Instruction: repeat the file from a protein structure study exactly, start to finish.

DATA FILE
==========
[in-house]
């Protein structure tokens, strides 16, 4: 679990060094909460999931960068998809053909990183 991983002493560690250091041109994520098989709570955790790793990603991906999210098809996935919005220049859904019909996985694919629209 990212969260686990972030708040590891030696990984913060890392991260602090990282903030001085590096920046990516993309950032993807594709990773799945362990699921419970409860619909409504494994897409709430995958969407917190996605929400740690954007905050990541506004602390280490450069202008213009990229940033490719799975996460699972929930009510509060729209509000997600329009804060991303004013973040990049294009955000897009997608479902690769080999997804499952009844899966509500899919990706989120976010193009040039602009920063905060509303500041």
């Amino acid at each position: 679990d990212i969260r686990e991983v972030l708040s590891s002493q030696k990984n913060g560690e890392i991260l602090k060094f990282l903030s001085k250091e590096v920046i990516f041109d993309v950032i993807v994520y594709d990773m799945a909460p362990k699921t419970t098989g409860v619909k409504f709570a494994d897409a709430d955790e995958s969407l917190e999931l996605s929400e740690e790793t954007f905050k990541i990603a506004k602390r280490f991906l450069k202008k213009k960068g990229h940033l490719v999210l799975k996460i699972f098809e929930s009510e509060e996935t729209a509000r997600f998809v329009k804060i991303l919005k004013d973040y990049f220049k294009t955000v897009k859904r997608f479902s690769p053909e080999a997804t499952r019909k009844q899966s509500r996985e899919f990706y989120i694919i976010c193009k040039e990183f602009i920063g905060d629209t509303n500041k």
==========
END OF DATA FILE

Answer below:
[in-house]
């Protein structure tokens, strides 16, 4: 679990060094909460999931960068998809053909990183 991983002493560690250091041109994520098989709570955790790793990603991906999210098809996935919005220049859904019909996985694919629209 990212969260686990972030708040590891030696990984913060890392991260602090990282903030001085590096920046990516993309950032993807594709990773799945362990699921419970409860619909409504494994897409709430995958969407917190996605929400740690954007905050990541506004602390280490450069202008213009990229940033490719799975996460699972929930009510509060729209509000997600329009804060991303004013973040990049294009955000897009997608479902690769080999997804499952009844899966509500899919990706989120976010193009040039602009920063905060509303500041």
């Amino acid at each position: 679990d990212i969260r686990e991983v972030l708040s590891s002493q030696k990984n913060g560690e890392i991260l602090k060094f990282l903030s001085k250091e590096v920046i990516f041109d993309v950032i993807v994520y594709d990773m799945a909460p362990k699921t419970t098989g409860v619909k409504f709570a494994d897409a709430d955790e995958s969407l917190e999931l996605s929400e740690e790793t954007f905050k990541i990603a506004k602390r280490f991906l450069k202008k213009k960068g990229h940033l490719v999210l799975k996460i699972f098809e929930s009510e509060e996935t729209a509000r997600f998809v329009k804060i991303l919005k004013d973040y990049f220049k294009t955000v897009k859904r997608f479902s690769p053909e080999a997804t499952r019909k009844q899966s509500r996985e899919f990706y989120i694919i976010c193009k040039e990183f602009i920063g905060d629209t509303n500041k």